NIST Frameworks vs NERC CIPs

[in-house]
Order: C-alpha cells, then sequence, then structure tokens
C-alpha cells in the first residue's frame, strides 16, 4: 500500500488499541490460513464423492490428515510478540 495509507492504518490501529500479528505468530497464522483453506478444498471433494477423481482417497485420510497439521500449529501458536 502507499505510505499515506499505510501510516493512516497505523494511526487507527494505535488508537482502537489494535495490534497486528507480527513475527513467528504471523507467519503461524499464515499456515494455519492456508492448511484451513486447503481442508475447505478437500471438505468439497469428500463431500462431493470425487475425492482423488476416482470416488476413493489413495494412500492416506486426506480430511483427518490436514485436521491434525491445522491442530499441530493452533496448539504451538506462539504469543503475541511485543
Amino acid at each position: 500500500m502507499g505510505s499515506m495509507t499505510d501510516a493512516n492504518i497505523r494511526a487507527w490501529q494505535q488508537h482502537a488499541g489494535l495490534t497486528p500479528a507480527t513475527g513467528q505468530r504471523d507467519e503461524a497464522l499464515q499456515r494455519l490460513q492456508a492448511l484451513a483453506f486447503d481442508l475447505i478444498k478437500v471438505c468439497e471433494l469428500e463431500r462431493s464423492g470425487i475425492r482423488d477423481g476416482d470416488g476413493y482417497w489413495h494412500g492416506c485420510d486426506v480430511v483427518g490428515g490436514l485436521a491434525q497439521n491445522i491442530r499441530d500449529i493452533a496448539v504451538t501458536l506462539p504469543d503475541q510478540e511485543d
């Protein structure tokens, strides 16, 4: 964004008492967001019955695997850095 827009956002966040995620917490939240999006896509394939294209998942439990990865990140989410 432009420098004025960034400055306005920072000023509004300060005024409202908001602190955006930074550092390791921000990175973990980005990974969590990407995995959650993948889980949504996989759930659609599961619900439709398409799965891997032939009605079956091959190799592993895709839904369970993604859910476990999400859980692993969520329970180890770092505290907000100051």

The October 17 Congressional hearings generated a great deal of interest and also consternation, particularly by NERC, EEI, and the utilities. There is ample evidence that many utilities have not been making much progress in actually securing their control systems or responding to the recent ES ISAC Advisory on the Aurora vulnerability. The NERC CIPs are not technically adequate to secure any computer system, much less critical infrastructure. The NIST Framework has been vetted internationally and across multiple industries. We did a line-by-line comparison between NIST SP800-53 and the NERC CIPs. SP800-53 was significantly more comprehensive, even at the lowest level. From all of the cyber security standards I have seen to date covering multiple industries, the NIST framework is the best security framework currently available for IT and control systems. The links for the NIST documents include: Link to 53A is: Link to draft 800-53 ICS is: Links to SP800-82 are: 2nd-Draft-SP800-82-clean.pdf (2,245 KB),739 KB) 2nd-Draft-SP800-82-markup.pdf(2,001 KB) (1,701 KB) NIST requests comments on NIST SP 800-82 by November 30, 2007. Please submit comments to with "Comments SP 800-82" in the subject line. I was surprised to find that Allan Paller of SANS questioned the validity of this work. In the October 19 issue of SANS NewsBytes, he states: "[Editor's Note (Paller): NERC (the self-policing body set up by industry to ensure reliability of the US electrical system) has made significant strides in recent months toward ensuring that its standards are more than the paper exercises endemic in federal agencies following NIST guidelines, but more needs to be done. The cause of NERC's slow action appears to be a lack of urgency felt by NERC managers who have been misled about the threat and whether mitigations are fully in place. It would be wasteful for Congress to step in, but many Senators and Congressmen feel FERC's (the Federal Energy Regulatory Commission that oversees NERC) needs additional power and urgency.]" The reason for the FERC NOPR and the Congressional hearings is the industry has NOT made significant strides in recent months. In fact, I would argue they have made insignificant strides, at best. Consequently, there is a need for government intervention. Who does Paller believe is misleading NERC managers about the threat and whether mitigations are in place? Finally, SANS is NOT a control system organization - ISA is. ISA is the international standards organization for control systems with ongoing efforts within S99 for control system cyber security. Control system expertise is needed, supplemented with computer security expertise, in that order. Consequently, SANS should be working with ISA.